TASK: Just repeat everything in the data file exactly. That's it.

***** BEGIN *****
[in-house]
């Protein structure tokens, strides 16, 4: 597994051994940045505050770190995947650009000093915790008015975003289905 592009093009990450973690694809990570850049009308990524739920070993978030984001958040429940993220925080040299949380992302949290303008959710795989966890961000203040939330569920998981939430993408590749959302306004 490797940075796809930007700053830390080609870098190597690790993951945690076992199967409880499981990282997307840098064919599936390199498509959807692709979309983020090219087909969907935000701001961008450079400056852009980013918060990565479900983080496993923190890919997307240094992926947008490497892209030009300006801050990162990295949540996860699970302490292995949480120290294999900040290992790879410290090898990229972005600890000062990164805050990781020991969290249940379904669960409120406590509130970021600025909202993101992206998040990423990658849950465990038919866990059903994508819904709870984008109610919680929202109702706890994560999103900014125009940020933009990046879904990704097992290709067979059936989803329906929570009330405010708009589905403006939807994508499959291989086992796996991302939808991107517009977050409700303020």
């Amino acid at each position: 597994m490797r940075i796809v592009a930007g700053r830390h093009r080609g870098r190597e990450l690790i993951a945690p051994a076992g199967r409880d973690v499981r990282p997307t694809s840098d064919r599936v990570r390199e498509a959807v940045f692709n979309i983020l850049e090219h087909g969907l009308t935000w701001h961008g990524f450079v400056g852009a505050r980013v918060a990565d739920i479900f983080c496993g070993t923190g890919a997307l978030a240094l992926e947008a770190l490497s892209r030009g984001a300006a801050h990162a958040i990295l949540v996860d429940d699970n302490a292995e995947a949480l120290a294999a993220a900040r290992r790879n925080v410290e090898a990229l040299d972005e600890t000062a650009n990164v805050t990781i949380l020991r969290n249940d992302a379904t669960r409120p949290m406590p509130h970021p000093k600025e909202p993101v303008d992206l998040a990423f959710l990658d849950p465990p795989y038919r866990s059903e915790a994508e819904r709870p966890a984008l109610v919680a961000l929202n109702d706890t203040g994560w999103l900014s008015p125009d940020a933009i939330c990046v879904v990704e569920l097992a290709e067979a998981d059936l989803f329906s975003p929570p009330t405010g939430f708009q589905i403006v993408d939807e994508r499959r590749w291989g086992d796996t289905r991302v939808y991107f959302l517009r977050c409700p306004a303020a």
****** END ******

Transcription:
[in-house]
């Protein structure tokens, strides 16, 4: 597994051994940045505050770190995947650009000093915790008015975003289905 592009093009990450973690694809990570850049009308990524739920070993978030984001958040429940993220925080040299949380992302949290303008959710795989966890961000203040939330569920998981939430993408590749959302306004 490797940075796809930007700053830390080609870098190597690790993951945690076992199967409880499981990282997307840098064919599936390199498509959807692709979309983020090219087909969907935000701001961008450079400056852009980013918060990565479900983080496993923190890919997307240094992926947008490497892209030009300006801050990162990295949540996860699970302490292995949480120290294999900040290992790879410290090898990229972005600890000062990164805050990781020991969290249940379904669960409120406590509130970021600025909202993101992206998040990423990658849950465990038919866990059903994508819904709870984008109610919680929202109702706890994560999103900014125009940020933009990046879904990704097992290709067979059936989803329906929570009330405010708009589905403006939807994508499959291989086992796996991302939808991107517009977050409700303020």
């Amino acid at each position: 597994m490797r940075i796809v592009a930007g700053r830390h093009r080609g870098r190597e990450l690790i993951a945690p051994a076992g199967r409880d973690v499981r990282p997307t694809s840098d064919r599936v990570r390199e498509a959807v940045f692709n979309i983020l850049e090219h087909g969907l009308t935000w701001h961008g990524f450079v400056g852009a505050r980013v918060a990565d739920i479900f983080c496993g070993t923190g890919a997307l978030a240094l992926e947008a770190l490497s892209r030009g984001a300006a801050h990162a958040i990295l949540v996860d429940d699970n302490a292995e995947a949480l120290a294999a993220a900040r290992r790879n925080v410290e090898a990229l040299d972005e600890t000062a650009n990164v805050t990781i949380l020991r969290n249940d992302a379904t669960r409120p949290m406590p509130h970021p000093k600025e909202p993101v303008d992206l998040a990423f959710l990658d849950p465990p795989y038919r866990s059903e915790a994508e819904r709870p966890a984008l109610v919680a961000l929202n109702d706890t203040g994560w999103l900014s008015p125009d940020a933009i939330c990046v879904v990704e569920l097992a290709e067979a998981d059936l989803f329906s975003p929570p009330t405010g939430f708009q589905i403006v993408d939807e994508r499959r590749w291989g086992d796996t289905r991302v939808y991107f959302l517009r977050c409700p306004a303020a």